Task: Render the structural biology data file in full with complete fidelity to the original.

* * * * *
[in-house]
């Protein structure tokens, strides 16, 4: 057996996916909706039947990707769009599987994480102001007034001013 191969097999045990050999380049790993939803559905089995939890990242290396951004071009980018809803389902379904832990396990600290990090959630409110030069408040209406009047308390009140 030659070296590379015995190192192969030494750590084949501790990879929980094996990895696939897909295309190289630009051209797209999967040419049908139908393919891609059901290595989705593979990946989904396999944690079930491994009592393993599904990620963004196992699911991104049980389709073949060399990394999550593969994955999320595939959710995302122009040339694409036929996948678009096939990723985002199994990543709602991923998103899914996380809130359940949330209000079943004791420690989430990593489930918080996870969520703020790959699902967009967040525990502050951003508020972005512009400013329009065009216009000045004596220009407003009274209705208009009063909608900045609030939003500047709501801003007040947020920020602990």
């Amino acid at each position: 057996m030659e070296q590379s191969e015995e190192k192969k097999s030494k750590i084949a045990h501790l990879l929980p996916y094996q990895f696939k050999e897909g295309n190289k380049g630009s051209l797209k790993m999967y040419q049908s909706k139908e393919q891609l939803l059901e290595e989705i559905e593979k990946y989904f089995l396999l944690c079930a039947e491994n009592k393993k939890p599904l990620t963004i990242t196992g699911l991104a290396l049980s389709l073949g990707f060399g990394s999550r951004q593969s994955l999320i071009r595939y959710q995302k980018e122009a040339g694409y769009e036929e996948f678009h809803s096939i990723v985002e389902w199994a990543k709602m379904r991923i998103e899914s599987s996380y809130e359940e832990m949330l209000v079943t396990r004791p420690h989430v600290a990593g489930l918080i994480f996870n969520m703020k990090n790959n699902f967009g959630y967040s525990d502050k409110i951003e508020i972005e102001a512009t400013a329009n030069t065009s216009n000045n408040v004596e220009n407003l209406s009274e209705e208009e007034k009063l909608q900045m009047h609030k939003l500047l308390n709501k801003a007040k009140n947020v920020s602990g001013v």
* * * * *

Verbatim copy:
[in-house]
């Protein structure tokens, strides 16, 4: 057996996916909706039947990707769009599987994480102001007034001013 191969097999045990050999380049790993939803559905089995939890990242290396951004071009980018809803389902379904832990396990600290990090959630409110030069408040209406009047308390009140 030659070296590379015995190192192969030494750590084949501790990879929980094996990895696939897909295309190289630009051209797209999967040419049908139908393919891609059901290595989705593979990946989904396999944690079930491994009592393993599904990620963004196992699911991104049980389709073949060399990394999550593969994955999320595939959710995302122009040339694409036929996948678009096939990723985002199994990543709602991923998103899914996380809130359940949330209000079943004791420690989430990593489930918080996870969520703020790959699902967009967040525990502050951003508020972005512009400013329009065009216009000045004596220009407003009274209705208009009063909608900045609030939003500047709501801003007040947020920020602990």
């Amino acid at each position: 057996m030659e070296q590379s191969e015995e190192k192969k097999s030494k750590i084949a045990h501790l990879l929980p996916y094996q990895f696939k050999e897909g295309n190289k380049g630009s051209l797209k790993m999967y040419q049908s909706k139908e393919q891609l939803l059901e290595e989705i559905e593979k990946y989904f089995l396999l944690c079930a039947e491994n009592k393993k939890p599904l990620t963004i990242t196992g699911l991104a290396l049980s389709l073949g990707f060399g990394s999550r951004q593969s994955l999320i071009r595939y959710q995302k980018e122009a040339g694409y769009e036929e996948f678009h809803s096939i990723v985002e389902w199994a990543k709602m379904r991923i998103e899914s599987s996380y809130e359940e832990m949330l209000v079943t396990r004791p420690h989430v600290a990593g489930l918080i994480f996870n969520m703020k990090n790959n699902f967009g959630y967040s525990d502050k409110i951003e508020i972005e102001a512009t400013a329009n030069t065009s216009n000045n408040v004596e220009n407003l209406s009274e209705e208009e007034k009063l909608q900045m009047h609030k939003l500047l308390n709501k801003a007040k009140n947020v920020s602990g001013v």